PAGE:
Arduino Based TV Remote ProjectTags: arduino, diy, atmega328p, infrared
It Could Use a Nice Wooden Enclosure; the Altoids tin Works for Now.
A couple years ago my TV remote broke. I had used one of those universal remote phone apps as an alternative for a while, but that just got really frustrating. Without the tactile feel of buttons it was too easy to press wrong buttons on my smart phone; accidentally pressing mute, stop or changing the channel / input, etc. I considered just ordering a cheap replacement remote off of Ebay for a few dollars but part of me wanted to take advantage of the situation and make one from scratch using the atmega328p chip used on the famous Arduino Uno. I had been tinkering with the atmega chip quite a bit at the time and was also exploring the process of designing circuit boards using cad software. I loved the idea of designing a circuit board from scratch & filling it with circuits. This seemed like the perfect project for me – being able to use my beloved arduino chip, design and populate a circuit board with circuits & fashion some kind of project case (altoids tin) to put it all in. I went for it.
The Fabricated PCB from Oshpark
II. Circuit Design w/ Eagle CAD
I started researching cad software for circuit design & looking for easy tutorials for beginners. I came across this awesome introduction to Eagle Cad. I tinkered with this tutorial for a bit until I realized how possible this endeavor is. The concepts of writing custom “schematics” and “circuit design” started to feel much more approachable. I went ahead and gave it a shot. I had prototyped a version of the TV remote on a couple breadboards for testing. I wrote some C++ code along-side using amazing arduino libraries like, KeyPad for helping catch the button presses within the button matrix.
Some Prototypes & Experimentation
III. Hasty Circuit Design & Problem Solving
As for the battery circuit I did a little research and decided to use an Ebay Chinese made lithium battery charger module. Basically it’s a little board with a micro-usb/chip that regulates the charging of the battery. On another note, the Infrared LED circuit was tough to figure out. I added a NPN transistor to try and amplify the IR LED output. It works pretty good but could be a bit stronger. This circuit should have been designed into the board but wasn’t. I also messed up one of the atmega 328p chip terminals and wired it wrong in the design schematic. Both issues were corrected using some jumpers/external circuitry. It is interesting to note that the atmega chip uses an internal precise clock to generate the IR frequency. Basically, in code you send a pulse to one of a few designated pins that are internally configured to work with this internal clock. In my haste, I accidentally routed the wrong pin (pin 7) to the IR Led in Eagle. When I received the circuit boards after fabrication, I was able to just use a jumper to fix it.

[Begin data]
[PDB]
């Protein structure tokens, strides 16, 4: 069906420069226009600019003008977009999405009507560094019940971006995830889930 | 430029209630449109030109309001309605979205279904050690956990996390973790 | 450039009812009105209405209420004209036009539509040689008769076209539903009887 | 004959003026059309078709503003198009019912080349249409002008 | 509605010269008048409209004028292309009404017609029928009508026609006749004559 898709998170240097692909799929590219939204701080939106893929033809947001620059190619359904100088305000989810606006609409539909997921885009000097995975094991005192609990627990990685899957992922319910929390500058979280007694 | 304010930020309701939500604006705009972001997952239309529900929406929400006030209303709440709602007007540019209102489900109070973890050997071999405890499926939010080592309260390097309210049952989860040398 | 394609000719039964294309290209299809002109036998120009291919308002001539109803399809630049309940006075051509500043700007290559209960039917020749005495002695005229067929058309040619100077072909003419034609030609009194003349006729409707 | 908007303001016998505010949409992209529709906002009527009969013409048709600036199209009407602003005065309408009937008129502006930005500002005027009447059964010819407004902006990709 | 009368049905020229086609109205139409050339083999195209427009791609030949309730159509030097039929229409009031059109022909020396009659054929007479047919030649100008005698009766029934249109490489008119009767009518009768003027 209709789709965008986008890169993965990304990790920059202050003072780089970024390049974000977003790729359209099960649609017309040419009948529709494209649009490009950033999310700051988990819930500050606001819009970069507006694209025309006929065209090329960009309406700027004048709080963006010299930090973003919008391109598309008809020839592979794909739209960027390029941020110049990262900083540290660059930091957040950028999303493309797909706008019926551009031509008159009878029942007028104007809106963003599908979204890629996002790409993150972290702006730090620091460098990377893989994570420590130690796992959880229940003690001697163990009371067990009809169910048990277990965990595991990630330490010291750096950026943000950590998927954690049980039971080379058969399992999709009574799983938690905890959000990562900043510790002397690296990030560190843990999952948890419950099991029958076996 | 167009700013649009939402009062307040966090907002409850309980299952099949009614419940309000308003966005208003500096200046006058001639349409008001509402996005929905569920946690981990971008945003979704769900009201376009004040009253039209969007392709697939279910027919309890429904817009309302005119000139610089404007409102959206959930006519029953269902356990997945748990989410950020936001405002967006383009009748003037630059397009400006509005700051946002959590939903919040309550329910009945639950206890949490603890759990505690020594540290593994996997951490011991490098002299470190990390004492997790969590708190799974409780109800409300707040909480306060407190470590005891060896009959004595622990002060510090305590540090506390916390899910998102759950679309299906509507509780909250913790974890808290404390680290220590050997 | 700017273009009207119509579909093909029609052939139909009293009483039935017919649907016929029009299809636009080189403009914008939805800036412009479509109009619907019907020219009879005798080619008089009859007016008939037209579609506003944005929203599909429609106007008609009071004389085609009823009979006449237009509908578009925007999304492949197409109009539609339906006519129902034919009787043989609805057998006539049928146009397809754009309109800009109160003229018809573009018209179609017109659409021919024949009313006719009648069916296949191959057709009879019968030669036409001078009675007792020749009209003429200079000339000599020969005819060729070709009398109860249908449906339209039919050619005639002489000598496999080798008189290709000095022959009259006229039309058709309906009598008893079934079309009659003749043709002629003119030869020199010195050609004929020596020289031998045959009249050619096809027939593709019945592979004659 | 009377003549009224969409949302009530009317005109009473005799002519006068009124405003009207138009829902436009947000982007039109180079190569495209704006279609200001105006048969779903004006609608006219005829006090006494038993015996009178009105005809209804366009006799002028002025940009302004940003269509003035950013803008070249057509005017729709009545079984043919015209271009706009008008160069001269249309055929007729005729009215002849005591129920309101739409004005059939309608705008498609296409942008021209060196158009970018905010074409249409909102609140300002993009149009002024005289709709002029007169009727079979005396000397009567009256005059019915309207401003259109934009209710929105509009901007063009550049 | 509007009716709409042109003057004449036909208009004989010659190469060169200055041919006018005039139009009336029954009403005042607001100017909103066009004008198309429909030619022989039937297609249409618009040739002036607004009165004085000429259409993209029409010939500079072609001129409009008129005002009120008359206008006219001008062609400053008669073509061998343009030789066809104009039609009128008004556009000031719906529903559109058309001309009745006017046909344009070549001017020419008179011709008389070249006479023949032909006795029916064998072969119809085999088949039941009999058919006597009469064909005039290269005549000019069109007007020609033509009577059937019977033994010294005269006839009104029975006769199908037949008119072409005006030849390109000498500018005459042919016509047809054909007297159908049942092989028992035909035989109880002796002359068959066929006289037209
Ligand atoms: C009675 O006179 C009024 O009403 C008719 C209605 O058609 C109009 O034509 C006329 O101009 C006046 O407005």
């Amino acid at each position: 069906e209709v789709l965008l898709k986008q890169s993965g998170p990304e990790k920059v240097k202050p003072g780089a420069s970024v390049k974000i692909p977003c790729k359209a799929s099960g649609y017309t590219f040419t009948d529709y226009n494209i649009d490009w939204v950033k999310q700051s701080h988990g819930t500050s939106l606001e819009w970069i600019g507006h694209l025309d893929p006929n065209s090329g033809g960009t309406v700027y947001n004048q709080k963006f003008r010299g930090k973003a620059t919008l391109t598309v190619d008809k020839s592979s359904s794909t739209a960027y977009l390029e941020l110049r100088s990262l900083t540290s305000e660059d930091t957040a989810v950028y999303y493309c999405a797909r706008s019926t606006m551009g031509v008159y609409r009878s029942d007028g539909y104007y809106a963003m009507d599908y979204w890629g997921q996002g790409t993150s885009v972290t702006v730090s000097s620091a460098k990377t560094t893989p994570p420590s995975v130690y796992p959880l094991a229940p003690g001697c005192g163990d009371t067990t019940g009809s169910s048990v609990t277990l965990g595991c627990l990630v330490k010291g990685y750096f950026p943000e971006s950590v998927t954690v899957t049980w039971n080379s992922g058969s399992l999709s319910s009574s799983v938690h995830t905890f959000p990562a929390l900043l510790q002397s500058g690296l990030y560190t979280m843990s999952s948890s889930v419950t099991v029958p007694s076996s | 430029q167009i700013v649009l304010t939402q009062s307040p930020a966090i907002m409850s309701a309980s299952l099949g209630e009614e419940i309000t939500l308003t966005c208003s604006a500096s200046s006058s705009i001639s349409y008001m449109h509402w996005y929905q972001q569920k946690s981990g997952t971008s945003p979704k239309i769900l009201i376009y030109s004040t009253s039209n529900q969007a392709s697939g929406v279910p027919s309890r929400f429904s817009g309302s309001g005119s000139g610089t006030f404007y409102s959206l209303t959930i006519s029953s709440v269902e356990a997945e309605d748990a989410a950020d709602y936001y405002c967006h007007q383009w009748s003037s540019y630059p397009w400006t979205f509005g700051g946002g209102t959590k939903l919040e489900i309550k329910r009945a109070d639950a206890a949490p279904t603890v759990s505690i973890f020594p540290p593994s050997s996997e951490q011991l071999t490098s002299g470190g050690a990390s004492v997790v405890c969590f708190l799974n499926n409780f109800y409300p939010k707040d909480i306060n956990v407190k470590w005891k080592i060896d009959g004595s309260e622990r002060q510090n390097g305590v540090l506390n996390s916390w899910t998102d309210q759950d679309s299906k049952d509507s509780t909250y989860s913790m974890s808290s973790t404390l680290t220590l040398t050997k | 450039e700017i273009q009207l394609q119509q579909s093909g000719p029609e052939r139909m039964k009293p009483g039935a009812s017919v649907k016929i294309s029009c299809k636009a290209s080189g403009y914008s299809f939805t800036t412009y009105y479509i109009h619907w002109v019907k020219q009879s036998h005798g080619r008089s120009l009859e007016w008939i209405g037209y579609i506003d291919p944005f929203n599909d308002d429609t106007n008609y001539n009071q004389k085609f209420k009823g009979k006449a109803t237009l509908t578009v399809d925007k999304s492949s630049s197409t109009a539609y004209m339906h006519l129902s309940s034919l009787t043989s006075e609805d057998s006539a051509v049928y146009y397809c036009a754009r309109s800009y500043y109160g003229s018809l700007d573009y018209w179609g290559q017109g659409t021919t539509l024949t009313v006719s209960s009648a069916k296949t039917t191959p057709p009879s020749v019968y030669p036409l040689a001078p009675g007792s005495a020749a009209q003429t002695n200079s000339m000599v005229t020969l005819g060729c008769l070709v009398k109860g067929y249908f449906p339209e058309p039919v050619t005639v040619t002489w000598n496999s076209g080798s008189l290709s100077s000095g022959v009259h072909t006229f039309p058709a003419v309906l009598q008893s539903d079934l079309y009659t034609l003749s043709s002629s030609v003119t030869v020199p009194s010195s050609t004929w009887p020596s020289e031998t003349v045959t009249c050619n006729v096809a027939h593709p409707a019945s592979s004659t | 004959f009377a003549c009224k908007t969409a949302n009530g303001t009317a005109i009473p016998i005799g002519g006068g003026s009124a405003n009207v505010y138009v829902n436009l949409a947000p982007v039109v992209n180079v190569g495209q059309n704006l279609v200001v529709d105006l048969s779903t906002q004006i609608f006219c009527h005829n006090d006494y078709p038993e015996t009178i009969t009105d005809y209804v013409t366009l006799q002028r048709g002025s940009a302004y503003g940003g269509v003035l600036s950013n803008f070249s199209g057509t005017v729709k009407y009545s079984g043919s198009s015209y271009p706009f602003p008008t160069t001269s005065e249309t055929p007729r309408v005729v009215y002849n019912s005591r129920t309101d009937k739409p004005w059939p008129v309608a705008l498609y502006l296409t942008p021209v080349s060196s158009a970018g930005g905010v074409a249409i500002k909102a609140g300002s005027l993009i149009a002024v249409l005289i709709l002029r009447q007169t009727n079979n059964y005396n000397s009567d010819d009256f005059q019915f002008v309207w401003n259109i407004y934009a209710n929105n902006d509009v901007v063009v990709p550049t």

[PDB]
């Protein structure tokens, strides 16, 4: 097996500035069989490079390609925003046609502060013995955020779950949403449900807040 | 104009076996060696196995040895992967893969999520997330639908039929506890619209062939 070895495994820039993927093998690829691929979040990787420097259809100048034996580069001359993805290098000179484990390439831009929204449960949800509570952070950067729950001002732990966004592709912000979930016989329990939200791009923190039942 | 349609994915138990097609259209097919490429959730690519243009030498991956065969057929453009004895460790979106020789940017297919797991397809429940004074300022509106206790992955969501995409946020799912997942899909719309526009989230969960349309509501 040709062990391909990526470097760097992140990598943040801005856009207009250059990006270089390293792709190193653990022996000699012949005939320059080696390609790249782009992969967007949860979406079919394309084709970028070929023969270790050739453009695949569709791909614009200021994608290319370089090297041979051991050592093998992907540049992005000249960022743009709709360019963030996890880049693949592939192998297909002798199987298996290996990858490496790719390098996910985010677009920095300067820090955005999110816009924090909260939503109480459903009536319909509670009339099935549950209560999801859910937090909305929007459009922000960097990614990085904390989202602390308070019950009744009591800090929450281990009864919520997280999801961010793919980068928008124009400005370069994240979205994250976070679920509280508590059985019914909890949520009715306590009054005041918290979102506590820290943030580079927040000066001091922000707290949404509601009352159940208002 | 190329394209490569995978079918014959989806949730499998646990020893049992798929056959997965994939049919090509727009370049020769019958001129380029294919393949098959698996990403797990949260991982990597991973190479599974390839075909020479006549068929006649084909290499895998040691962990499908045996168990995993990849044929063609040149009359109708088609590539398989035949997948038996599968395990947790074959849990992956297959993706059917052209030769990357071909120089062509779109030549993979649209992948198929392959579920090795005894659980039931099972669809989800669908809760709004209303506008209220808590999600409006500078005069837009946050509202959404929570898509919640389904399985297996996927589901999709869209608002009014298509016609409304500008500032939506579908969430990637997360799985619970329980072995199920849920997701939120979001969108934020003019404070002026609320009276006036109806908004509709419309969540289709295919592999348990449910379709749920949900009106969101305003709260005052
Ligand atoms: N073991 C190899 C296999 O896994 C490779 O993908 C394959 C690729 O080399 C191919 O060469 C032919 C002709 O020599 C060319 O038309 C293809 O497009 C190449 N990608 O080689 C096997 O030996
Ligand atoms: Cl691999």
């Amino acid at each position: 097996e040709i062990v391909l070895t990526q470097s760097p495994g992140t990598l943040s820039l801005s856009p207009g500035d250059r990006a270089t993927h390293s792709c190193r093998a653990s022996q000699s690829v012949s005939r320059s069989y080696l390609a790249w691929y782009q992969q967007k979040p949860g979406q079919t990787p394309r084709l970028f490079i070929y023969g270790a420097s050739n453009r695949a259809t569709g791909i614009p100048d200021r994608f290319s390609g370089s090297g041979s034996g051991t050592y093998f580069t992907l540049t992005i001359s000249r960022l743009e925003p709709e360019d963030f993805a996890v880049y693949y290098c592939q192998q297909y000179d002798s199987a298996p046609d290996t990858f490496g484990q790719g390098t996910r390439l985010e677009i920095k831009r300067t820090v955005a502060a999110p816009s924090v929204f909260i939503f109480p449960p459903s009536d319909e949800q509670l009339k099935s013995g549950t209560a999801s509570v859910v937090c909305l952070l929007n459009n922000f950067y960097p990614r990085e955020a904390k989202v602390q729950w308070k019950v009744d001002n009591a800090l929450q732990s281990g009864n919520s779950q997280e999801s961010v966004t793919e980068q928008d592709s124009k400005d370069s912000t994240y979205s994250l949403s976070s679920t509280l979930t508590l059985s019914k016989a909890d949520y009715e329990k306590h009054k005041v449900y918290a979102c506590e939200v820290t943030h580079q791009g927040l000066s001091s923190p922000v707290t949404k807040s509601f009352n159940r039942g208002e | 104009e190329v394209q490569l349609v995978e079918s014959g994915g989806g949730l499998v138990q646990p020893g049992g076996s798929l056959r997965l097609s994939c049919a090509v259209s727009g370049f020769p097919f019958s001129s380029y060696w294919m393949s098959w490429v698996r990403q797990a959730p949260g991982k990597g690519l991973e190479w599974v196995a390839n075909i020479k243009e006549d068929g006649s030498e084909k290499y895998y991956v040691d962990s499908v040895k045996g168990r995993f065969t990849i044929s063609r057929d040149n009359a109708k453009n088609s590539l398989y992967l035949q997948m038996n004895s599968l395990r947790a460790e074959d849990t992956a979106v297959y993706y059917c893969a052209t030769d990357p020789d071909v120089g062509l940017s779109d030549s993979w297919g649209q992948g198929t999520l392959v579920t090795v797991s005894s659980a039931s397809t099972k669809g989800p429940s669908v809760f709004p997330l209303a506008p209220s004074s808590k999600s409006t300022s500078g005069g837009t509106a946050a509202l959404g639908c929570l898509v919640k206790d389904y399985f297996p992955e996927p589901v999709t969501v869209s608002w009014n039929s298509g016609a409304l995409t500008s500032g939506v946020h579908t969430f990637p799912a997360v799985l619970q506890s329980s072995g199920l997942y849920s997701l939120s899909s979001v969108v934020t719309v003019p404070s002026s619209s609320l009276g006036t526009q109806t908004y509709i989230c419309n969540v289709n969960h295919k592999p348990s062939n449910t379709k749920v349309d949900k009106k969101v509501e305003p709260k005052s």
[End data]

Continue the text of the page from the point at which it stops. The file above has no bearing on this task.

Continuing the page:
Jumper Wires / IR LED Amplifier Circuit
IV. The Finished Project / Conclusions
Finished Project - Universal Remote 7000
Unfortunately the battery runs dead about every 2 weeks with normal use. I’ve implemented power saving code & power saving techniques but haven’t been able to do better than that with this particular setup. I’ll have to tinker more in order to solve the power issues but for now it works great. Everything is secured to an altoids tin pretty well with some rubber bands. It’s not the prettiest build but it works well. Ideally it would be built within some custom oak wood enclosure - I look forward to one day learning carpentry.
V. Infrared & the Electromagnetic Spectrum
Image Courtesy of Wikipedia
This is probably the thing that was the most fascinating to me. Infrared communication is an old technology that we often take for granted. Infrared has a longer wavelength and sits right below the visual spectrum making it perfect for communication. You basically have a “sender” & a “reciever”. The reciever LED usually is configured to only listen to a certain predefined frequency pulse - in this case 38KHz (or 38,000 pulses a second). This helps filter out unwanted IR signals. Each button on the TV remote is defined as a particular byte - or a series of 8 pulses run 38,000 times a second. The receiver senses the pulses as a series of 1’s & 0’s making up a byte, and passes this information to the TV to be decoded / interpreted (i.e. “volume up”). Being so intrigued by this I created a reciever module of my own and experimented with sending / recieving & interpretting my own packets of bytes. I wrote my own “protocol” and sent text from one IR module to another. It was really cool to see first hand how all this works. It led me to tinker with / investigate other types of signal communication - “long wave” / “short wave” radios, blue-tooth communication; & also the other end of the spectrum - ultraviolet, etc. This project is in itself worth further exploration in a post so I’ll save it for another time. If interested to learn more about IR communication, SparkFun has a very good tutorial on the subject that I highly recommend reading.
“Universal Remote 7000”.